Minutes after getting knocked out by a left hook from Arron Asham, Jay Beagle was ready
"As soon as they stitched me up, I was like, 'OK, let's go,'" he said. "I'm here to play hockey so I want to play."
But the NHL's concussion protocol kept him out that night as the Capitals wrapped up a win over the Penguins. And the next day when he wanted to step on the ice — and every day since. But in his first conversation with reporters since the concussion — three weeks to the day of the Oct. 13 injury — Beagle said he was feeling "great" and hopes to skate Friday, pending baseline tests.
The 26-year-old said in addition to not being able the play, the hard part has been not being able to pinpoint what's wrong.
"For things like head injuries, not many people know about them," Beagle said. "That's the thing that's scary about them: doctors, there's MRI's they can do. It's not a broken bone where you can go, 'Hey, it's broken here, put a cast on it. '"
Because of that, as much as Beagle wanted to play right away and get back into the lineup, he understands why team doctors and trainers held him out.
"You've got to be cautious with those things and make sure that you're feeling 100 percent before going back and doing anything," Beagle said. "You don't want to have something else that triggers it and then you're out for the season or a couple months. A couple weeks doesn't seem like very long compared to a season or a couple months."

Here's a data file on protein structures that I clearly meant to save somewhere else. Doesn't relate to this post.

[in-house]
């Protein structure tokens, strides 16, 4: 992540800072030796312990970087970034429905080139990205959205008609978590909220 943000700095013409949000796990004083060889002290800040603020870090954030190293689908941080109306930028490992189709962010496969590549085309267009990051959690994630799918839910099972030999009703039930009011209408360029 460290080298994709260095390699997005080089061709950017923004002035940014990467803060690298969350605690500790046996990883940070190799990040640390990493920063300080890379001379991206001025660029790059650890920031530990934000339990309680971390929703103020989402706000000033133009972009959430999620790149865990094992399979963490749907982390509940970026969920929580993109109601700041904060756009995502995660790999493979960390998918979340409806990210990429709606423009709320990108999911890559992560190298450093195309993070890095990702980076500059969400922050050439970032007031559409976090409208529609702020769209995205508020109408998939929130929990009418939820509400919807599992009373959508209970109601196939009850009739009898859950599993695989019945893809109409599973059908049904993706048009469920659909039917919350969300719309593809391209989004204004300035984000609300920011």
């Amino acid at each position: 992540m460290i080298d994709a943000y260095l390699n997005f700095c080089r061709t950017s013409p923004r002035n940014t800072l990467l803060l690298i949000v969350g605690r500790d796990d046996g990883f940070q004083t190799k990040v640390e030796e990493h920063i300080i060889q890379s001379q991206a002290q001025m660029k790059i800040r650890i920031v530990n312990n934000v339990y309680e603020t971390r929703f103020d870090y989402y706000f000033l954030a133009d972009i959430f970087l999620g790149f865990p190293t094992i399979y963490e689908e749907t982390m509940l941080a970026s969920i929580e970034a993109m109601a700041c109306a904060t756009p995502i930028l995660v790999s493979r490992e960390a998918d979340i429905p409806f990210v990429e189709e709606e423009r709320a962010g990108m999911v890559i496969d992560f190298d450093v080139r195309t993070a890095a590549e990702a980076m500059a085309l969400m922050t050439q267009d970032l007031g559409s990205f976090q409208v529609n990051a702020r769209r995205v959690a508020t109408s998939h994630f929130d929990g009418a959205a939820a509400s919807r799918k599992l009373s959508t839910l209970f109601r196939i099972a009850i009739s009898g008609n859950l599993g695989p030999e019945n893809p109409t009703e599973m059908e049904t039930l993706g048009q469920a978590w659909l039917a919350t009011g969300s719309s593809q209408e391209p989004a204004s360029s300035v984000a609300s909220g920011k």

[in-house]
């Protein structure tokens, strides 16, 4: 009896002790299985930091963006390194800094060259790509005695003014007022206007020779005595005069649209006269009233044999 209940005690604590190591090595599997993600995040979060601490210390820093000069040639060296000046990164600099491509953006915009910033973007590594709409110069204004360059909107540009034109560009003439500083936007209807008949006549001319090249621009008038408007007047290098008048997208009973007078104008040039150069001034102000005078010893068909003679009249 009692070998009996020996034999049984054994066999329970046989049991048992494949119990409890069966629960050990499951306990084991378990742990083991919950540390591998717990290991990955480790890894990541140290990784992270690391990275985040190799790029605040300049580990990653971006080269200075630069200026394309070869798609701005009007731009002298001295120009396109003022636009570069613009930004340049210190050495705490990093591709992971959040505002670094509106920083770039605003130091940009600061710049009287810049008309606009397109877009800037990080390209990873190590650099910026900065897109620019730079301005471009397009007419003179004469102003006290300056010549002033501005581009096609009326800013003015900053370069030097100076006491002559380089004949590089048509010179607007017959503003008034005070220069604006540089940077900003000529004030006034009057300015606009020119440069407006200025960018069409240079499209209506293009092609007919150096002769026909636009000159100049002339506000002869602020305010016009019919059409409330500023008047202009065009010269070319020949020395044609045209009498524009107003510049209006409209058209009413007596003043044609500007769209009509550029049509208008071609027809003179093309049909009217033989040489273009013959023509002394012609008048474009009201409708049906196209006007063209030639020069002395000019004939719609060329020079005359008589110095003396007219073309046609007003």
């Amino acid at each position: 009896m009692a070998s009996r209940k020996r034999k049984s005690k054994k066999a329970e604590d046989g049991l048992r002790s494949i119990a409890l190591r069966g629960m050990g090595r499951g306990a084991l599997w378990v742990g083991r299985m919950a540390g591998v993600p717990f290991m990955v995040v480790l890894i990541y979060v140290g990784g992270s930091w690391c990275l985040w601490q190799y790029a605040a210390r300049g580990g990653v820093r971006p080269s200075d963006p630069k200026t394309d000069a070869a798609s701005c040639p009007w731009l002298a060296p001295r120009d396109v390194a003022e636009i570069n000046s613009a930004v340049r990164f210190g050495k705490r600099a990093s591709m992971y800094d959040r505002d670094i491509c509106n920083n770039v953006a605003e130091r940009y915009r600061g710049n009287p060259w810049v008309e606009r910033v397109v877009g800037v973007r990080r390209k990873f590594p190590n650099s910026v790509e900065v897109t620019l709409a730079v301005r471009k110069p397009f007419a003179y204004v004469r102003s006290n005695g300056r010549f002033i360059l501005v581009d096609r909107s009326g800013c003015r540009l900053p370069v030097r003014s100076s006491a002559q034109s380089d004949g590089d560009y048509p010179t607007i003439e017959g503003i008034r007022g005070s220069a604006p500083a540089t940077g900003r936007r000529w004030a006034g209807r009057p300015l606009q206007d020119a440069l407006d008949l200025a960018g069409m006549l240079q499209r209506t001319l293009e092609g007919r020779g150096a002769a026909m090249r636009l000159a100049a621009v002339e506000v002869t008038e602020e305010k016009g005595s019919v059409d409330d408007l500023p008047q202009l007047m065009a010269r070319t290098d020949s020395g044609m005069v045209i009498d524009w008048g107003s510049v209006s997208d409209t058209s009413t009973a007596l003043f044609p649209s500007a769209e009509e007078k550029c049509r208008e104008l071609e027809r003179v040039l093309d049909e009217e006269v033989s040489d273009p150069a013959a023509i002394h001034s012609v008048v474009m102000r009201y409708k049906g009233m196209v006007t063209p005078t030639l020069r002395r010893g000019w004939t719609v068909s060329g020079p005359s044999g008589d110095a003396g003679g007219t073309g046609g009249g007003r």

Beagle claimed he still didn't think it was a concussion, but Caps coach Bruce Boudreau — unprompted — used the word when talking about Beagle's injury that has cost him almost the first full month of the season.
"When you have concussions, there's the protocol of what you have to go through and he's done everything," Boudreau said. "So now the next one is skating."
That could come Friday or some other time this weekend while the Caps are on their road trip to face the Carolina Hurricanes and then the New York Islanders.
Beagle said he has been symptom-free for a good bit of time.
"There's no symptoms. First couple days I had a little bit of headaches, but I think if that happens you're going to have that happen," he said. "It was only lasting 10 minutes and I was feeling good."
This is not Beagle's first concussion, though that's not something he said will affect his game or his return. But because of the mystery nature of the injury, he has leaned on people like trainer Greg Smith to tell him what he can and cannot do.
"If it was me, i'd play through everything every time," Beagle said. "It's hard right away because you want to get back. And then once they explain it to you, and they're like, 'OK, if we wait a little bit, it'll be more beneficial in the long run for yourself down the road.' That's why they're here — for our best interest."
And while it would be unrealistic to think Beagle could return quickly, he hopes it won't take long when he's finally back on the ice and working out with teammates. And those teammates, especially a good friend like Karl Alzner, can't wait for the next sign of progress.
"He seems to be in good spirits now and on the mend," Alzner said. "That's the main thing that he's really watching everything that he does and really taking care of himself."
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